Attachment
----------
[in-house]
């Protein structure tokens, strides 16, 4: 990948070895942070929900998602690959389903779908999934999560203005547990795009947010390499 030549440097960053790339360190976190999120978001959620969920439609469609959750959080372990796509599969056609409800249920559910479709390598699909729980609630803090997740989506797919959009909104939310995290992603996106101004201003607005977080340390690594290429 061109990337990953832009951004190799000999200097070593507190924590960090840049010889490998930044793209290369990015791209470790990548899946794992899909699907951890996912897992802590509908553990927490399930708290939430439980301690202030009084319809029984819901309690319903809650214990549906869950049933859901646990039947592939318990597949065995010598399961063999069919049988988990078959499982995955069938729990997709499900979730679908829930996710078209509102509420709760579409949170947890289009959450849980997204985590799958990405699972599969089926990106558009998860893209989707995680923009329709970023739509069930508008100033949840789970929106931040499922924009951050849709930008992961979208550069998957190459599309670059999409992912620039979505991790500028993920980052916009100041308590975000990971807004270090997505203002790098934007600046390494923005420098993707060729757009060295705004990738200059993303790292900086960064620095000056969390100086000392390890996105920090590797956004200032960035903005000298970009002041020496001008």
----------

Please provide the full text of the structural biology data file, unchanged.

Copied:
[in-house]
């Protein structure tokens, strides 16, 4: 990948070895942070929900998602690959389903779908999934999560203005547990795009947010390499 030549440097960053790339360190976190999120978001959620969920439609469609959750959080372990796509599969056609409800249920559910479709390598699909729980609630803090997740989506797919959009909104939310995290992603996106101004201003607005977080340390690594290429 061109990337990953832009951004190799000999200097070593507190924590960090840049010889490998930044793209290369990015791209470790990548899946794992899909699907951890996912897992802590509908553990927490399930708290939430439980301690202030009084319809029984819901309690319903809650214990549906869950049933859901646990039947592939318990597949065995010598399961063999069919049988988990078959499982995955069938729990997709499900979730679908829930996710078209509102509420709760579409949170947890289009959450849980997204985590799958990405699972599969089926990106558009998860893209989707995680923009329709970023739509069930508008100033949840789970929106931040499922924009951050849709930008992961979208550069998957190459599309670059999409992912620039979505991790500028993920980052916009100041308590975000990971807004270090997505203002790098934007600046390494923005420098993707060729757009060295705004990738200059993303790292900086960064620095000056969390100086000392390890996105920090590797956004200032960035903005000298970009002041020496001008």